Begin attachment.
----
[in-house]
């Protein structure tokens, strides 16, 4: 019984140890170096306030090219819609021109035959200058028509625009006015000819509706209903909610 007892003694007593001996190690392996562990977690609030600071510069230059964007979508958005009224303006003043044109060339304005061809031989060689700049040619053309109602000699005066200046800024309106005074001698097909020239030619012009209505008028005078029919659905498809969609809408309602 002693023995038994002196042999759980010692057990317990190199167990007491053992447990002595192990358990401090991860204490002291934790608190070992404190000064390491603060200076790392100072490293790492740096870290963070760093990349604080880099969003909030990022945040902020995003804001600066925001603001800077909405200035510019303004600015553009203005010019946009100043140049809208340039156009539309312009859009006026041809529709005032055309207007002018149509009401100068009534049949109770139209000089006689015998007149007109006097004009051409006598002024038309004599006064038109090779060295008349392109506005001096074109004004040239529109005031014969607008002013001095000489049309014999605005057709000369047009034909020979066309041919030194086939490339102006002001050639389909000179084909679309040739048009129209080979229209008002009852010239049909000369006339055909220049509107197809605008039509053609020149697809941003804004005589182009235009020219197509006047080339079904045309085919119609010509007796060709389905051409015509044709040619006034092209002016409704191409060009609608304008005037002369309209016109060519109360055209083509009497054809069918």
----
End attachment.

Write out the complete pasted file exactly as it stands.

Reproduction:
[in-house]
């Protein structure tokens, strides 16, 4: 019984140890170096306030090219819609021109035959200058028509625009006015000819509706209903909610 007892003694007593001996190690392996562990977690609030600071510069230059964007979508958005009224303006003043044109060339304005061809031989060689700049040619053309109602000699005066200046800024309106005074001698097909020239030619012009209505008028005078029919659905498809969609809408309602 002693023995038994002196042999759980010692057990317990190199167990007491053992447990002595192990358990401090991860204490002291934790608190070992404190000064390491603060200076790392100072490293790492740096870290963070760093990349604080880099969003909030990022945040902020995003804001600066925001603001800077909405200035510019303004600015553009203005010019946009100043140049809208340039156009539309312009859009006026041809529709005032055309207007002018149509009401100068009534049949109770139209000089006689015998007149007109006097004009051409006598002024038309004599006064038109090779060295008349392109506005001096074109004004040239529109005031014969607008002013001095000489049309014999605005057709000369047009034909020979066309041919030194086939490339102006002001050639389909000179084909679309040739048009129209080979229209008002009852010239049909000369006339055909220049509107197809605008039509053609020149697809941003804004005589182009235009020219197509006047080339079904045309085919119609010509007796060709389905051409015509044709040619006034092209002016409704191409060009609608304008005037002369309209016109060519109360055209083509009497054809069918």